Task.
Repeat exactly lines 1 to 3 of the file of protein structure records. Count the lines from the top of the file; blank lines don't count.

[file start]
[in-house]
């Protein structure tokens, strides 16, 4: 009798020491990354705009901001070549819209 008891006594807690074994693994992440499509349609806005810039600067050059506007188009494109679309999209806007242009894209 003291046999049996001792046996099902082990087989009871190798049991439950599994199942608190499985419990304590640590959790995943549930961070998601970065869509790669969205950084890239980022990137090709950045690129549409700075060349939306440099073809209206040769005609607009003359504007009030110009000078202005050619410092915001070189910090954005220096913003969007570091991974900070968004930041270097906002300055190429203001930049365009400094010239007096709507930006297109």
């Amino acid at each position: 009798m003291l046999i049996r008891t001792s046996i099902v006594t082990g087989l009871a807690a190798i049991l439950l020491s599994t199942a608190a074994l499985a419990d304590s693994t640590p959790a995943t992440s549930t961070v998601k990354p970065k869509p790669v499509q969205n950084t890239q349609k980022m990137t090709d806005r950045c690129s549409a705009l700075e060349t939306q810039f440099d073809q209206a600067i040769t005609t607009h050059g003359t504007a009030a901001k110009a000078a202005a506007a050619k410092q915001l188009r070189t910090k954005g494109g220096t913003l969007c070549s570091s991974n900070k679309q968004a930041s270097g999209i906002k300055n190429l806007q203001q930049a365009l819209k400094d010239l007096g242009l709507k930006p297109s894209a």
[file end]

[in-house]
């Protein structure tokens, strides 16, 4: 009798020491990354705009901001070549819209 008891006594807690074994693994992440499509349609806005810039600067050059506007188009494109679309999209806007242009894209 003291046999049996001792046996099902082990087989009871190798049991439950599994199942608190499985419990304590640590959790995943549930961070998601970065869509790669969205950084890239980022990137090709950045690129549409700075060349939306440099073809209206040769005609607009003359504007009030110009000078202005050619410092915001070189910090954005220096913003969007570091991974900070968004930041270097906002300055190429203001930049365009400094010239007096709507930006297109």
């Amino acid at each position: 009798m003291l046999i049996r008891t001792s046996i099902v006594t082990g087989l009871a807690a190798i049991l439950l020491s599994t199942a608190a074994l499985a419990d304590s693994t640590p959790a995943t992440s549930t961070v998601k990354p970065k869509p790669v499509q969205n950084t890239q349609k980022m990137t090709d806005r950045c690129s549409a705009l700075e060349t939306q810039f440099d073809q209206a600067i040769t005609t607009h050059g003359t504007a009030a901001k110009a000078a202005a506007a050619k410092q915001l188009r070189t910090k954005g494109g220096t913003l969007c070549s570091s991974n900070k679309q968004a930041s270097g999209i906002k300055n190429l806007q203001q930049a365009l819209k400094d010239l007096g242009l709507k930006p297109s894209a």